Leader Danish Christian Democrats resigns, abortion divides party


Northern Europe


Party leader of the Danish Christian Democrats, Isabella Arendt. Photo Facebook, Isabella Arendt

The party leader of the Danish Christian Democrats, Isabella Arendt, resigned from her position last week. She also terminated her party membership. There is division in the party over how the Kristendemokaterne (KD) line should be on the issue of abortion.

"I am passionate about making Denmark greener, freer and more neighbourly. I no longer experience support, and therefore I take the consequence and have made this decision, Arendt wrote last week in an email to news agency Ritzau, about which Danish TV 2 News and Norwegian daily Dagen write.

However, a discussion within the KD about the abortion stance also lies at the basis of Arendt's departure, Dagen writes based on an article in the Danish newspaper Kristeligt Dagblad.

Last year, KD tried to land a compromise in a so-called 2030 plan, which, on the one hand, says that women's right to abortion must not be compromised or limited, but on the other hand, that the party will work to reduce the number of abortions. Arendt was on the restrictive side, while several party veterans, such as the only KD's MP, Jens Rohde, are fighting for a more missionary approach to the right to abortion. Rohde announced his political retirement earlier this month, as CNE.news reported.


Two deputy chairmen confirm to Kristeligt Dagblad that there has been a "fierce battle" over the party line in the abortion debate over the past six months. Externally, the conflict has been between Arendt and Rohde. Still, on the home front, too, the waves have been running high, especially after Jens Rohde launched his proposal on 8 March to make abortion a right for all women worldwide, the two declare.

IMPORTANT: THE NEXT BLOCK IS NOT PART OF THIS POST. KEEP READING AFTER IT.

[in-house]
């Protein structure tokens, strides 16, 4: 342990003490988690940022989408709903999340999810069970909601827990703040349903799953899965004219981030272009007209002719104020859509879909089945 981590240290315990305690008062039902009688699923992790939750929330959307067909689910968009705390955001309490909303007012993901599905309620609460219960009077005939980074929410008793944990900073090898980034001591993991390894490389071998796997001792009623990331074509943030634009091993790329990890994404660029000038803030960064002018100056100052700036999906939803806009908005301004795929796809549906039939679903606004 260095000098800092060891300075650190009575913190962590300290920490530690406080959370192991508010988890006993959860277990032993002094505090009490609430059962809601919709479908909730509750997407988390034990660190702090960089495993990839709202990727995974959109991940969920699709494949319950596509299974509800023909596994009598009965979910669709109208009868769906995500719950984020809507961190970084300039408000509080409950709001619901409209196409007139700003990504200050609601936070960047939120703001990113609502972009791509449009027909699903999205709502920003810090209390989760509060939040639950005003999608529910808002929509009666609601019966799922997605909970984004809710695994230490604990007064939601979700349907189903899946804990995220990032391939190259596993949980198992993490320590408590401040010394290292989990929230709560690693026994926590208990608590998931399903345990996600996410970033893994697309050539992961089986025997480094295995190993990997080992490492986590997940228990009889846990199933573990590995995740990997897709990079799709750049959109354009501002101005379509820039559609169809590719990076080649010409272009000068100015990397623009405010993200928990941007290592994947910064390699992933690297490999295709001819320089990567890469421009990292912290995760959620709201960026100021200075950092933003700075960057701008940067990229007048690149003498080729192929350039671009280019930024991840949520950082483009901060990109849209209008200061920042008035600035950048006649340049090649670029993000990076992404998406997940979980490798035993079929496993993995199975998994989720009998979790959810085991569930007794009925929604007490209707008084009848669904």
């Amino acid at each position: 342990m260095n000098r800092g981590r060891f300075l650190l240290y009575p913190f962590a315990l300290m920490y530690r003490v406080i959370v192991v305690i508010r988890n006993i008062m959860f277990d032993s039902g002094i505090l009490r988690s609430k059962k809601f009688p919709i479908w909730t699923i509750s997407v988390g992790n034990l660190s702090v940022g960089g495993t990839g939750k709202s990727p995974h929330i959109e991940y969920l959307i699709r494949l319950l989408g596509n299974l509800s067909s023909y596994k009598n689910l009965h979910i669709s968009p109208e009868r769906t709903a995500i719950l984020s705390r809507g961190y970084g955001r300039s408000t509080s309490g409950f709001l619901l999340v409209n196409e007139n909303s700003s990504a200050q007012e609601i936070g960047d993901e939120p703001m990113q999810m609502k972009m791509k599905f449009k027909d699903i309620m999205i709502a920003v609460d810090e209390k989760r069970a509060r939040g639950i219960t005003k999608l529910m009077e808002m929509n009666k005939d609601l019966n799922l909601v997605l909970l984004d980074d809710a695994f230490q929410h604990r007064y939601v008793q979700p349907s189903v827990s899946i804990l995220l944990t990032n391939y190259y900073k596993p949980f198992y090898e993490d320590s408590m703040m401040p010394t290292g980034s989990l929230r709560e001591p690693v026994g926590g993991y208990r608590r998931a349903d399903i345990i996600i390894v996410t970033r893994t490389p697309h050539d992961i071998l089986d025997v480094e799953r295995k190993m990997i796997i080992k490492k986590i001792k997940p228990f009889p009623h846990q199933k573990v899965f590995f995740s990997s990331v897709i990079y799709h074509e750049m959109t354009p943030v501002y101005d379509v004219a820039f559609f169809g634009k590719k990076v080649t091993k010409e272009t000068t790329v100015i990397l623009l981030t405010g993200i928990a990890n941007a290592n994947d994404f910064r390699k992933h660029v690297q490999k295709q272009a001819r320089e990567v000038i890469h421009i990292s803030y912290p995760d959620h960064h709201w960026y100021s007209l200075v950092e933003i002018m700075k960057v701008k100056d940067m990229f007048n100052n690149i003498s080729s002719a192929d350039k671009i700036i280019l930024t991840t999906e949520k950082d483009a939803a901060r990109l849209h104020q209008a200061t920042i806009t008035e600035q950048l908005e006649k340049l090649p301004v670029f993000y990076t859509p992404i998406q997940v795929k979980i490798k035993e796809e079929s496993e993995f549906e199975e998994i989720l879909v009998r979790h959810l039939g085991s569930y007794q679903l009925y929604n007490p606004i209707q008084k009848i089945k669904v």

According to them, Arendt had tried to close the debate in a newsletter to all members, stating that the party favours the right to free abortion. However, that wording caused former deputy chairman, Marianne Karlsmose, to threaten to leave her post in the party.

Karlsmose tells Kristeligt Dagbladthat she has "been very firm on the wording of the 2030 plan" on abortion and that that wording did not appear in the newsletter that Isabella Arendt sent out two weeks ago. Arendt did not tell the vice-president about her decision to leave; she had it conveyed by Ritzau. "I do not think that is right," says Karlsmose, now the acting chairwoman.


29-year-old Isabella Arendt entered the political scene during the 2019 election campaign as a substitute for the then party chairman, Stig Grenov, who was hit by stress. She made it so dazzling that she was subsequently proclaimed the "substitute from heaven", writes TV 2 News. The broadcaster concludes that the KD is badly facing the upcoming parliamentary elections, to be held no later than 4 June next year. After the departure of Rohde and Andersen, another party's big vote-getter, Kristian Andersen, has also announced that he will not be on the ballot.

The discussion within the KD over how the party's line should be on the issue of abortion touches the Christian Democrats in the heart. The KD was founded in 1970 under the name Kristeligt Folkeparti (Christian People's Party) to protest the legalisation of abortion and pornography.



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